X-ray machines are finding increasing popularity in the Indian market, albeit intense competition is pushing pressure on margins for the DR sellers.
As X-ray film moved to CR, patients and providers saw tremendous benefits from the resulting enhanced image quality and speed of imaging results. After all, the technology eliminated the likelihood for reshooting an image, therefore lessening the exposure to additional ionizing radiation, reducing costs, and streamlining diagnosis. Later, the advent of DR ushered in further improvements to image quality, speed, and dose efficiency.
DR is driving improvements in the cost of healthcare; while digital imaging incurs some expense, the elimination of film delivers significant cost-savings to the hospital in terms of equipment and space to store films. DR has come a long way since its earliest generation. Decades ago, larger hospitals, university teaching sites, and busy clinics were the primary institutions that could afford the technology over analog systems. Then, as more players came into the market, the cost of the systems went down. Over time, the equipment manufacturers and vendors were able to find ways to produce digital radiography components at lower costs and become more efficient in their production of the units.
Despite all of the innovations the DR sector has seen as of late, even more progress is slated for the future. It is expected that industry will continue to see the physical characteristics of the flat panels evolve. One may see different sizes and shapes of DR panels made available to consumers, along with fused or hybrid imaging like market has seen within the modalities of CT, MRI, and PET. Furthermore, one can expect the software to continue to evolve, bringing faster and higher-quality imaging. In other words, the future for DR is bright, indeed.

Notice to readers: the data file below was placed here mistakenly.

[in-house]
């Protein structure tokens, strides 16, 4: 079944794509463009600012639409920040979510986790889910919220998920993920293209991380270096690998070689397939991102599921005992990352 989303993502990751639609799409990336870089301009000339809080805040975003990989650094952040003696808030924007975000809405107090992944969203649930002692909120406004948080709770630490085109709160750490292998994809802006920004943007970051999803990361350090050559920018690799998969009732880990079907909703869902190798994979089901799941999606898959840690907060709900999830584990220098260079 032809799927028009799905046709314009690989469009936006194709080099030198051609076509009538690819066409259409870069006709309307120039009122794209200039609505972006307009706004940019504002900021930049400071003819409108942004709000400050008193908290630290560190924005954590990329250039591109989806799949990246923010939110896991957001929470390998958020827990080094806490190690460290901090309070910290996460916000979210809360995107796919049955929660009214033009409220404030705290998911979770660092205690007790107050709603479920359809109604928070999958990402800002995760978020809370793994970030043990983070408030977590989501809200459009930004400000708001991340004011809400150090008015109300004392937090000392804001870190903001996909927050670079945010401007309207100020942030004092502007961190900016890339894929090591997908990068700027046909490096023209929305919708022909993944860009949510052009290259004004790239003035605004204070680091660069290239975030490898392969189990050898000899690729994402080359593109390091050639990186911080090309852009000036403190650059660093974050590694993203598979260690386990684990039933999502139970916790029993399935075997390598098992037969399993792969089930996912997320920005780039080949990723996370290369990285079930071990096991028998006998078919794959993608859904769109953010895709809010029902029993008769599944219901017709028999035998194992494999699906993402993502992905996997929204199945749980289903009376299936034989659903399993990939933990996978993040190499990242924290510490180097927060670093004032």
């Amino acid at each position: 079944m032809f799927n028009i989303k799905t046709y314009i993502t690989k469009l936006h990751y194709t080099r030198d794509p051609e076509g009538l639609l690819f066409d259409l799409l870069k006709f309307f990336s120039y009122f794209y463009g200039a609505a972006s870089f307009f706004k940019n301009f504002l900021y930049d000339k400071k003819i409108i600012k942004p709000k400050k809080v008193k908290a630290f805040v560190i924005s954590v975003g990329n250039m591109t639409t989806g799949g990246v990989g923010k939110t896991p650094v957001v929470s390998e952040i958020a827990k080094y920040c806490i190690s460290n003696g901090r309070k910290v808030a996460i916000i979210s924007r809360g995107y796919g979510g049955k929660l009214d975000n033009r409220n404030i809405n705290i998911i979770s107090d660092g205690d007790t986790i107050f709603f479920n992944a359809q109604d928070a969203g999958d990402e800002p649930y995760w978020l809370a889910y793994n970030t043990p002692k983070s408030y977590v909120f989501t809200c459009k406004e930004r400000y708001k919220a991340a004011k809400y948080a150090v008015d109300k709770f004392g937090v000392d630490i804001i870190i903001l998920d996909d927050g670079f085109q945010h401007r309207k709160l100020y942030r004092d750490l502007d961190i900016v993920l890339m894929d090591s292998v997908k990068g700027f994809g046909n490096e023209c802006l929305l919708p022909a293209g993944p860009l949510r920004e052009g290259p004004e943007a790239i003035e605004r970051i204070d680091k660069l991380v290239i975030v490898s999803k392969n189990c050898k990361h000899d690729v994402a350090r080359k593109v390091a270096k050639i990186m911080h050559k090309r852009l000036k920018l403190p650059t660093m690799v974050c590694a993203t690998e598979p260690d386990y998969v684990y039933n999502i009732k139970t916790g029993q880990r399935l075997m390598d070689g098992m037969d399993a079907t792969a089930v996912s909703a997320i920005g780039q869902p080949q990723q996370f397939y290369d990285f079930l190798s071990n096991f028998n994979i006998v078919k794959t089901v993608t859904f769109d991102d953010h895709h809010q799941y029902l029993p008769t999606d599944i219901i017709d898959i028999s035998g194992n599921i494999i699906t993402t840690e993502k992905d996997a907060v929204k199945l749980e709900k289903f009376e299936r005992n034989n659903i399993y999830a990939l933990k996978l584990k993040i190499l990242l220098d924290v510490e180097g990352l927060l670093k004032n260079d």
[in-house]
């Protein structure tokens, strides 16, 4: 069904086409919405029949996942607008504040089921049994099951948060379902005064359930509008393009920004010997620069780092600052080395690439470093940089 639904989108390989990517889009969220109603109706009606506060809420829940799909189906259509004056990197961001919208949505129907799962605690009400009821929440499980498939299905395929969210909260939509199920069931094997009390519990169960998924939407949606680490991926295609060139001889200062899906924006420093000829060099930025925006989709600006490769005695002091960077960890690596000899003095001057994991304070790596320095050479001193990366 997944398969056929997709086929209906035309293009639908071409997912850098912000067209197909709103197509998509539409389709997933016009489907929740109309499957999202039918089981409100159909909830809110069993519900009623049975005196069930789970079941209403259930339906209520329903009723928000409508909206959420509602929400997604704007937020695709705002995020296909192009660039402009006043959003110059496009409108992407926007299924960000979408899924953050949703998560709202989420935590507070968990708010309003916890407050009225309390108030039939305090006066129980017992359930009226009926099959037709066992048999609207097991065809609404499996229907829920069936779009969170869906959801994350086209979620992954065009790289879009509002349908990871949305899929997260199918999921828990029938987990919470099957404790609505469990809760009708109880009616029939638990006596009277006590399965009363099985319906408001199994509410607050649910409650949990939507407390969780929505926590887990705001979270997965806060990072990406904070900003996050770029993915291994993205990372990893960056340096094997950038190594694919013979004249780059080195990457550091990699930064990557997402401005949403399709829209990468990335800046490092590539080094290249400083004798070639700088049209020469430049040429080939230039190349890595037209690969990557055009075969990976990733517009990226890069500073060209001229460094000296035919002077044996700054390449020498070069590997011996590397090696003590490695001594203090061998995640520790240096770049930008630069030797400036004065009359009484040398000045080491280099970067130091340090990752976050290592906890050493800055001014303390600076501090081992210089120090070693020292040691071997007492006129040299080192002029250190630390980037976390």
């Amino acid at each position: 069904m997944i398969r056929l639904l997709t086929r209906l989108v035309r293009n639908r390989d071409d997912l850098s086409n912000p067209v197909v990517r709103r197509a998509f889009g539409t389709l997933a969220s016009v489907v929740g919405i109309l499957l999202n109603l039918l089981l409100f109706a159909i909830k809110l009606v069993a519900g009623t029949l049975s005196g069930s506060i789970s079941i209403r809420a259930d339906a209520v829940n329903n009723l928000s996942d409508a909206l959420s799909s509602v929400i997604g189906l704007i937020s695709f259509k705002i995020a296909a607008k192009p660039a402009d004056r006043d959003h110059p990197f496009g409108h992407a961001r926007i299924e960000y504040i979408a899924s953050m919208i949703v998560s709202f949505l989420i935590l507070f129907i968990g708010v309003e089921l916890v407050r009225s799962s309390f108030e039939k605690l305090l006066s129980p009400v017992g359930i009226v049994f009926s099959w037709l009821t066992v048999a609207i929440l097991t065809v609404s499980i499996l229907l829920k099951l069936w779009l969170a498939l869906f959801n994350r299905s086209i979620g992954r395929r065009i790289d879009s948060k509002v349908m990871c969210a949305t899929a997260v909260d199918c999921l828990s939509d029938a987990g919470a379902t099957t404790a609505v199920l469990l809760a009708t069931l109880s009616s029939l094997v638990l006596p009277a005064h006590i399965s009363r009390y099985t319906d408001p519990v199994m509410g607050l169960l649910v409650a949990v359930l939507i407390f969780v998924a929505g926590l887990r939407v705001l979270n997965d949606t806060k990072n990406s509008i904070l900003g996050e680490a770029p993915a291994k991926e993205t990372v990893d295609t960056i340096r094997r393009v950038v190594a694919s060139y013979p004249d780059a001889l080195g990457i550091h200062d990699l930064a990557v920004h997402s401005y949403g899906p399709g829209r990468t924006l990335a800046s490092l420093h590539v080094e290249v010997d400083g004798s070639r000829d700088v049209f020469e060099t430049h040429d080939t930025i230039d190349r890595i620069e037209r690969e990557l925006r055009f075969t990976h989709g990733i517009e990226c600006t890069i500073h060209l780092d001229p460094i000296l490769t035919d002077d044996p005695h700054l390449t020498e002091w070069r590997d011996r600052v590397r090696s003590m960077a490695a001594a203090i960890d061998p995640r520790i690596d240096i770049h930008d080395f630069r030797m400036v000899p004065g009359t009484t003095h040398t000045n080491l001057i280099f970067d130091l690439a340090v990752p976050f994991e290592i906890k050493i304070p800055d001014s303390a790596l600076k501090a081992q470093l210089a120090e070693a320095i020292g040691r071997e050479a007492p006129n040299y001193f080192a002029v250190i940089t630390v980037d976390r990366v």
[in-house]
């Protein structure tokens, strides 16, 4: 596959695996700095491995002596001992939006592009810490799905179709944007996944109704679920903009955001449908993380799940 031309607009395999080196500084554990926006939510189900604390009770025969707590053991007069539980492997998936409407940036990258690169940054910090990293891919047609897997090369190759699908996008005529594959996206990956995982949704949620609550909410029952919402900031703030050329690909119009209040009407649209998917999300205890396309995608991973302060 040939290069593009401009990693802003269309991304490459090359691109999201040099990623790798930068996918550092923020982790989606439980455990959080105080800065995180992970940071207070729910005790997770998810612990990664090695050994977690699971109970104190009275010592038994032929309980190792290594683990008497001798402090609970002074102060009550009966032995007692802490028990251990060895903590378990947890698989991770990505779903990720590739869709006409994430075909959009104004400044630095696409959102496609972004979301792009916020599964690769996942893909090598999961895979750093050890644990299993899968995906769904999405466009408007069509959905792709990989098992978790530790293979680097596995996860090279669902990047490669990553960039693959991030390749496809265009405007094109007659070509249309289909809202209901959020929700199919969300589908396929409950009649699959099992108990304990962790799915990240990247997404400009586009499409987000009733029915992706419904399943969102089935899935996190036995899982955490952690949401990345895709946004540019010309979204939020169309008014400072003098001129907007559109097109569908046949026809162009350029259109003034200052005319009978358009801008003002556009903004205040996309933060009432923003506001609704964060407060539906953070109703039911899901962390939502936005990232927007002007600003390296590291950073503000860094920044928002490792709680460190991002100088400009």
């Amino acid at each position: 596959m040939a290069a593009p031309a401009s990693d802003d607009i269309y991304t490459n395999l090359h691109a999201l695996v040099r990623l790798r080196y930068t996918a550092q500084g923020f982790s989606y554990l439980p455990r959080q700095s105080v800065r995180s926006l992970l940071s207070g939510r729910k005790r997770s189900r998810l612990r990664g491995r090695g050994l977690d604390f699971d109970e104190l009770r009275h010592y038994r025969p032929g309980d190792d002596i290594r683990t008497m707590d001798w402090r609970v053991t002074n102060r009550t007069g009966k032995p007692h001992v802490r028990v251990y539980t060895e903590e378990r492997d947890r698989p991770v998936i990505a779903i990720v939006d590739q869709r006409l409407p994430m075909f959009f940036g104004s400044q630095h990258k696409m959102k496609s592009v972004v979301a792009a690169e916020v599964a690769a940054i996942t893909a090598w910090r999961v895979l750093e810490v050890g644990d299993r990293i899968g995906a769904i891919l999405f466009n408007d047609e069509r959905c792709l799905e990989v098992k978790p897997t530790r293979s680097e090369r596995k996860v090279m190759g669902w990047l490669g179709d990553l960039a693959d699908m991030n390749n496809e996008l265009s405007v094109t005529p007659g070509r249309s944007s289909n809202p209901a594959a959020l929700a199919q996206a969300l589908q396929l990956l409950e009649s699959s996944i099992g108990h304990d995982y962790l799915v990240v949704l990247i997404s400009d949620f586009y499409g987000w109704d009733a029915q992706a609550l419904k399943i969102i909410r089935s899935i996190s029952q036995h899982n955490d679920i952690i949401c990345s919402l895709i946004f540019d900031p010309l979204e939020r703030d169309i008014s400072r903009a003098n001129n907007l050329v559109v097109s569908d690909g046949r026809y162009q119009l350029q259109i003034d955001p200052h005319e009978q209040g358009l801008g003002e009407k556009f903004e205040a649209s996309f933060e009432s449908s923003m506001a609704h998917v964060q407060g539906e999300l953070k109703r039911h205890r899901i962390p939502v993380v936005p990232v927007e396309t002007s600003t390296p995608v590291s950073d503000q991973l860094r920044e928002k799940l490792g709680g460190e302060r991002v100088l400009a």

X-ray machines are finding increasing popularity in the Indian market, albeit intense competition is pushing pressure on margins for the DR sellers. All the segments, analog, DR, and CR, saw increasing numbers being procured in 2017. Analog continues to be in demand as procurement increases in Tier-II and III cities, while the Tier-I cities transition to their digital counterparts. Fluoroscopy, part of DR, is finding increased application in the Indian facilities. 3D mammography is also being sought by the discerning customer.
The Indian market in 2017 was 12,140 units, with value estimated as Rs 697.8 crore. While Siemens, Philips, and GE continue to be the dominant brands, Fujifilm and Agfa have a combined share of about 70 percent in the CR market, other players being Konica and Carestream. Many other players are aggressive in the X-ray equipment segment including Allengers, Samsung, Canon (Prognosys), Skanray, BPL, RMS, Erbis and FX Rays. 2017 saw the entry of some new brands including iRAY, China; Cura marketing some Korean brands; Rayence, USA; and CareRay, China.
There are several notable new and emerging technologies. First, the introduction of automatic exposure detection (AED) will have revolutionary effects on the radiographic image capture world. Other advances in digital include new image stitching techniques that combine multiple images into a continuous image, dual energy imaging that can help with specific tissue image enhancement, and tomosynthesis that creates images that can be viewed in three-dimensional decks and reduce superimposition.